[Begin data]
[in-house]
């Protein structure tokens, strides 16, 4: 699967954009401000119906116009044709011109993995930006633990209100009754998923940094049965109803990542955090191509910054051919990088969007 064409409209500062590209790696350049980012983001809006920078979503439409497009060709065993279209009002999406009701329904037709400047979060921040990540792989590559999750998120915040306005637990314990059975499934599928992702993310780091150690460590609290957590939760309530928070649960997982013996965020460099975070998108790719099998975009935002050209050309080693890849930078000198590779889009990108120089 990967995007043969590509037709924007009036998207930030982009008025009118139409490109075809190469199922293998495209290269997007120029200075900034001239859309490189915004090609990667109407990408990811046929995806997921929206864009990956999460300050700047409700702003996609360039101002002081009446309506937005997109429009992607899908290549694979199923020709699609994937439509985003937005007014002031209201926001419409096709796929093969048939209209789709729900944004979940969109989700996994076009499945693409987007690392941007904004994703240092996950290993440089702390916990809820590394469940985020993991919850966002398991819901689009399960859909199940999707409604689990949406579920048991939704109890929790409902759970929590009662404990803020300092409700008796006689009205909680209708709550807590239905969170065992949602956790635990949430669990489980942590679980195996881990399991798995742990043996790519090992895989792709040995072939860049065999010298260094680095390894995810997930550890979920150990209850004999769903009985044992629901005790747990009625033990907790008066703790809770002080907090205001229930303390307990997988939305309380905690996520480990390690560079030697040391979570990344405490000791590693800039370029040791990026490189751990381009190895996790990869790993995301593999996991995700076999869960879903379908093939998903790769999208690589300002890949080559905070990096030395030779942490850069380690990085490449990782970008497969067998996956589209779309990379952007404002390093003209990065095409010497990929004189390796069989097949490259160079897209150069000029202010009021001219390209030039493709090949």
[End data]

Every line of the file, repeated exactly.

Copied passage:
[in-house]
């Protein structure tokens, strides 16, 4: 699967954009401000119906116009044709011109993995930006633990209100009754998923940094049965109803990542955090191509910054051919990088969007 064409409209500062590209790696350049980012983001809006920078979503439409497009060709065993279209009002999406009701329904037709400047979060921040990540792989590559999750998120915040306005637990314990059975499934599928992702993310780091150690460590609290957590939760309530928070649960997982013996965020460099975070998108790719099998975009935002050209050309080693890849930078000198590779889009990108120089 990967995007043969590509037709924007009036998207930030982009008025009118139409490109075809190469199922293998495209290269997007120029200075900034001239859309490189915004090609990667109407990408990811046929995806997921929206864009990956999460300050700047409700702003996609360039101002002081009446309506937005997109429009992607899908290549694979199923020709699609994937439509985003937005007014002031209201926001419409096709796929093969048939209209789709729900944004979940969109989700996994076009499945693409987007690392941007904004994703240092996950290993440089702390916990809820590394469940985020993991919850966002398991819901689009399960859909199940999707409604689990949406579920048991939704109890929790409902759970929590009662404990803020300092409700008796006689009205909680209708709550807590239905969170065992949602956790635990949430669990489980942590679980195996881990399991798995742990043996790519090992895989792709040995072939860049065999010298260094680095390894995810997930550890979920150990209850004999769903009985044992629901005790747990009625033990907790008066703790809770002080907090205001229930303390307990997988939305309380905690996520480990390690560079030697040391979570990344405490000791590693800039370029040791990026490189751990381009190895996790990869790993995301593999996991995700076999869960879903379908093939998903790769999208690589300002890949080559905070990096030395030779942490850069380690990085490449990782970008497969067998996956589209779309990379952007404002390093003209990065095409010497990929004189390796069989097949490259160079897209150069000029202010009021001219390209030039493709090949």